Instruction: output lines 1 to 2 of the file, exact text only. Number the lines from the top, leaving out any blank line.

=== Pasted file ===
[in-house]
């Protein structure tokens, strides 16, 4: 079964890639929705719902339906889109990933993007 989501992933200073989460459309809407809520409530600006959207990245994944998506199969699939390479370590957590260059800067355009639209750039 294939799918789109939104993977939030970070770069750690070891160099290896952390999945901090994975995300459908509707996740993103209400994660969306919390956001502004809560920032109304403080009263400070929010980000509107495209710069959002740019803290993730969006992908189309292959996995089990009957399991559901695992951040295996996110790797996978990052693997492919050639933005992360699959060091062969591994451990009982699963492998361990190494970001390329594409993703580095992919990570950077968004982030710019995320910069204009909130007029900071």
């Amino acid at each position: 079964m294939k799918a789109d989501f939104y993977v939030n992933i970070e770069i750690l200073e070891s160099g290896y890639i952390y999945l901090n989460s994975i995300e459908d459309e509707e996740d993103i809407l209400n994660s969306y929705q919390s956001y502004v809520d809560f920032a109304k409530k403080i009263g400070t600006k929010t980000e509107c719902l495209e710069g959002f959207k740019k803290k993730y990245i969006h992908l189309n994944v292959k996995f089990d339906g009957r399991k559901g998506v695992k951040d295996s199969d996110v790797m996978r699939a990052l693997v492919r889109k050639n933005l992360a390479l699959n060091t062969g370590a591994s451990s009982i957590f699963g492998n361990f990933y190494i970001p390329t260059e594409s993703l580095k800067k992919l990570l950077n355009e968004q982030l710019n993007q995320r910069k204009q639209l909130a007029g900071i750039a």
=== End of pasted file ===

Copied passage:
[in-house]
């Protein structure tokens, strides 16, 4: 079964890639929705719902339906889109990933993007 989501992933200073989460459309809407809520409530600006959207990245994944998506199969699939390479370590957590260059800067355009639209750039 294939799918789109939104993977939030970070770069750690070891160099290896952390999945901090994975995300459908509707996740993103209400994660969306919390956001502004809560920032109304403080009263400070929010980000509107495209710069959002740019803290993730969006992908189309292959996995089990009957399991559901695992951040295996996110790797996978990052693997492919050639933005992360699959060091062969591994451990009982699963492998361990190494970001390329594409993703580095992919990570950077968004982030710019995320910069204009909130007029900071």